The Fine Art of Twitter

At the 2014 Academy Awards, Ellen DeGeneres’ “selfie with stars” Oscar tweet was retweeted so many times (in less than an hour, DeGeneres’ photo was already up to 871,000 retweets, with 210,000 favorites) that it temporarily shut down Twitter. That’s the power of social media (and our seemingly endless fascination with celebrity culture).

But what about those of us who aren’t quite that famous? Is Twitter worth the investment in time?

I suppose the answer lies in what you expect to get out of Twitter. In my case, I set up a Twitter account about a year ago as part of an overall social media platform that I’m gradually trying to build (at the Bloody Words XII Writers’ Conference, Toronto, 2012, the message came out loud and clear: today’s author needs to be ready, willing and able to promote themselves). Twitter is one way of doing that.

What I’ve discovered, however, is that there’s a fine art in how to use Twitter effectively. Now, don’t get me wrong—I’m not claiming to be an expert, far from it, and I’m still trying to build my own following (link conveniently located to the right of this column, in case you’re thinking “Hey, I should follow her!”). But over the past few months, I’ve followed and unfollowed a number of people, publishers and booksellers. And there are two surefire ways to get me to tune out: 1) overtweeting and 2) blatant, repetitive self-promotion.

I’m not alone. While doing research for my Marketing 101 column in the March issue of First Draft (the bimonthly newsletter of Sisters in Crime – Guppies), I had the opportunity to get feedback from several successful published mystery writers, including New York Times bestselling author Krista Davis, who offered this advice, culled from her excellent blog post Twitter 101:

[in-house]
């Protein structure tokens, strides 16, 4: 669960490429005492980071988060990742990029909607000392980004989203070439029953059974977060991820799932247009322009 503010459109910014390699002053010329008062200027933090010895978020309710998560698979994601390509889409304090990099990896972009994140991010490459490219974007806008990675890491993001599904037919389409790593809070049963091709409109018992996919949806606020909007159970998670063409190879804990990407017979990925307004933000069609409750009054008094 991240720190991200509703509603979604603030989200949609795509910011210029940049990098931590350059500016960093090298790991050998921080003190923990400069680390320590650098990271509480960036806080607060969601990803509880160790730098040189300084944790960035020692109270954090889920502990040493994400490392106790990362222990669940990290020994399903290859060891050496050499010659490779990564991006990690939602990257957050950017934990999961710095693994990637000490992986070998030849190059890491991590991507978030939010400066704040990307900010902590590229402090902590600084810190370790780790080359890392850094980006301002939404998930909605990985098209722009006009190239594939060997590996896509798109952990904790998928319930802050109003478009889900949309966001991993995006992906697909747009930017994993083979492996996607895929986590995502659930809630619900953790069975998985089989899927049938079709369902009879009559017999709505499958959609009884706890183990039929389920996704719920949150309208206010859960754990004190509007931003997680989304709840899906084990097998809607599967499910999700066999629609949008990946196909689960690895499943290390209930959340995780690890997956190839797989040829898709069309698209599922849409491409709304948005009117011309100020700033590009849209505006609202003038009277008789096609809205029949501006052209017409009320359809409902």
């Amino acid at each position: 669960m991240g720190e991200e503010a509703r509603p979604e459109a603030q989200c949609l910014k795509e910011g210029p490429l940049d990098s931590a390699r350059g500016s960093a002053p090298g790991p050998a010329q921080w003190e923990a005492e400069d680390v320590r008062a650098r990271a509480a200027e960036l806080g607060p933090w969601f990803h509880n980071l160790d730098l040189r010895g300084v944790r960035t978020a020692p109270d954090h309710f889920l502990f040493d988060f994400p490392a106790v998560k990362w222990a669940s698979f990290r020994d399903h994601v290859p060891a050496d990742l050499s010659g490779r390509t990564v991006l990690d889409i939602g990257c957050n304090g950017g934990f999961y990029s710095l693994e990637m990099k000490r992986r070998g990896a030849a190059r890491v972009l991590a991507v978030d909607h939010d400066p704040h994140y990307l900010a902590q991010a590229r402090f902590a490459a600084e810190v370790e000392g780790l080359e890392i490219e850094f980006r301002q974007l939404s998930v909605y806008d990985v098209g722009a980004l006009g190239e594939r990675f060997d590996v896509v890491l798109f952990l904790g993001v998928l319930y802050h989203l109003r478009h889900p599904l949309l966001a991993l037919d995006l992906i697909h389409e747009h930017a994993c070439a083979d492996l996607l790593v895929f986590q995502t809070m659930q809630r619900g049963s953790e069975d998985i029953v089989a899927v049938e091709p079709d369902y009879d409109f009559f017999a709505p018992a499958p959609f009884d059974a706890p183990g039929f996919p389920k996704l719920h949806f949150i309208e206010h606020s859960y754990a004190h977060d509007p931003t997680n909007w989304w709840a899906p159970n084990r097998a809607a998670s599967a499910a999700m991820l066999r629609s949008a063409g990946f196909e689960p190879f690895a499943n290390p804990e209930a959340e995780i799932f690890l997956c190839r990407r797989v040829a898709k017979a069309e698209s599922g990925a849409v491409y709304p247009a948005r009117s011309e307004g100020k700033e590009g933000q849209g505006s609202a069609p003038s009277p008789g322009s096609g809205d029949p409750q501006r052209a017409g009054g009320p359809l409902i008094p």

• Don’t tweet constantly.
  • Don’t tweet that you’re standing in line for the restroom somewhere.
  • Absolutely DO NOT tweet an ad for your book. There’s a distinction between “Yay! My book is finally here!” and “Buy my book about murder and mayhem in Minneapolis today for $4.99 at LINK.”
  • Don’t keep repeating said ad!
  • Do tweet about things related to your book, or where it takes place.
  • Do tweet good news about your author friends. Brag about their good news, and they’ll return the favor.
  • Do tweet or retweet fun things that you like.
  • Do retweet

Will doing and not doing all those things get you Academy Award winning numbers? Not a chance. But it will allow you to put your own best Twitter foot forward. That’s a start, and to my mind, a good one.

To read the entire First Draft column, Marketing 101: Twitter, click here.



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